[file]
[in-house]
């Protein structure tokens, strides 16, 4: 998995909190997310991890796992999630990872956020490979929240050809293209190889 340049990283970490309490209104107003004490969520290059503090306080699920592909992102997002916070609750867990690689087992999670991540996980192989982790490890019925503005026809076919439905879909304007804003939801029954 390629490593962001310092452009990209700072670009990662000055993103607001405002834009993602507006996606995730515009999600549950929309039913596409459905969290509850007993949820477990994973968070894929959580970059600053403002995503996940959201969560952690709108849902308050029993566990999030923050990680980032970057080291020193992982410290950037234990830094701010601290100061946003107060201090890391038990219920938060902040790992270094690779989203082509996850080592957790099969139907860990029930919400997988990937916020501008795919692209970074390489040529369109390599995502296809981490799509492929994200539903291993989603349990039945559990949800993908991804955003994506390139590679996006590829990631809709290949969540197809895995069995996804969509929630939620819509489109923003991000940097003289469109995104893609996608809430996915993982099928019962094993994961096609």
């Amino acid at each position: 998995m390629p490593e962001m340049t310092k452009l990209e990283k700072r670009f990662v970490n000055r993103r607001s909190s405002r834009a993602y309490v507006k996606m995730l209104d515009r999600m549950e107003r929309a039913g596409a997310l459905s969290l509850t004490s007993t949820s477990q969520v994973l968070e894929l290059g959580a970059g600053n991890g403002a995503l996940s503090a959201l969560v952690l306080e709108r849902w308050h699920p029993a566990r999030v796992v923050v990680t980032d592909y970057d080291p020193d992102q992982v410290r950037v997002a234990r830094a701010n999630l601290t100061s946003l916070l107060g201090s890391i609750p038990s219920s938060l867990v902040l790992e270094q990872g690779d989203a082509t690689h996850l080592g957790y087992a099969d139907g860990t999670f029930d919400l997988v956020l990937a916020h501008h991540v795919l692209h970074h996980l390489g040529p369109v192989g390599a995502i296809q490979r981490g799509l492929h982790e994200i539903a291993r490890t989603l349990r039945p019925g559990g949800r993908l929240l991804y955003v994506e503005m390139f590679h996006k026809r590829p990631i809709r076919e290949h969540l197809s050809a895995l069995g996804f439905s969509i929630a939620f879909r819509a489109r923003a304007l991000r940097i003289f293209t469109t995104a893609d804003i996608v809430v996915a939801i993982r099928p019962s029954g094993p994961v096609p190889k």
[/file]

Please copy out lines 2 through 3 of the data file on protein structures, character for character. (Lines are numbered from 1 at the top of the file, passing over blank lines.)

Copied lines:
């Protein structure tokens, strides 16, 4: 998995909190997310991890796992999630990872956020490979929240050809293209190889 340049990283970490309490209104107003004490969520290059503090306080699920592909992102997002916070609750867990690689087992999670991540996980192989982790490890019925503005026809076919439905879909304007804003939801029954 390629490593962001310092452009990209700072670009990662000055993103607001405002834009993602507006996606995730515009999600549950929309039913596409459905969290509850007993949820477990994973968070894929959580970059600053403002995503996940959201969560952690709108849902308050029993566990999030923050990680980032970057080291020193992982410290950037234990830094701010601290100061946003107060201090890391038990219920938060902040790992270094690779989203082509996850080592957790099969139907860990029930919400997988990937916020501008795919692209970074390489040529369109390599995502296809981490799509492929994200539903291993989603349990039945559990949800993908991804955003994506390139590679996006590829990631809709290949969540197809895995069995996804969509929630939620819509489109923003991000940097003289469109995104893609996608809430996915993982099928019962094993994961096609």
């Amino acid at each position: 998995m390629p490593e962001m340049t310092k452009l990209e990283k700072r670009f990662v970490n000055r993103r607001s909190s405002r834009a993602y309490v507006k996606m995730l209104d515009r999600m549950e107003r929309a039913g596409a997310l459905s969290l509850t004490s007993t949820s477990q969520v994973l968070e894929l290059g959580a970059g600053n991890g403002a995503l996940s503090a959201l969560v952690l306080e709108r849902w308050h699920p029993a566990r999030v796992v923050v990680t980032d592909y970057d080291p020193d992102q992982v410290r950037v997002a234990r830094a701010n999630l601290t100061s946003l916070l107060g201090s890391i609750p038990s219920s938060l867990v902040l790992e270094q990872g690779d989203a082509t690689h996850l080592g957790y087992a099969d139907g860990t999670f029930d919400l997988v956020l990937a916020h501008h991540v795919l692209h970074h996980l390489g040529p369109v192989g390599a995502i296809q490979r981490g799509l492929h982790e994200i539903a291993r490890t989603l349990r039945p019925g559990g949800r993908l929240l991804y955003v994506e503005m390139f590679h996006k026809r590829p990631i809709r076919e290949h969540l197809s050809a895995l069995g996804f439905s969509i929630a939620f879909r819509a489109r923003a304007l991000r940097i003289f293209t469109t995104a893609d804003i996608v809430v996915a939801i993982r099928p019962s029954g094993p994961v096609p190889k």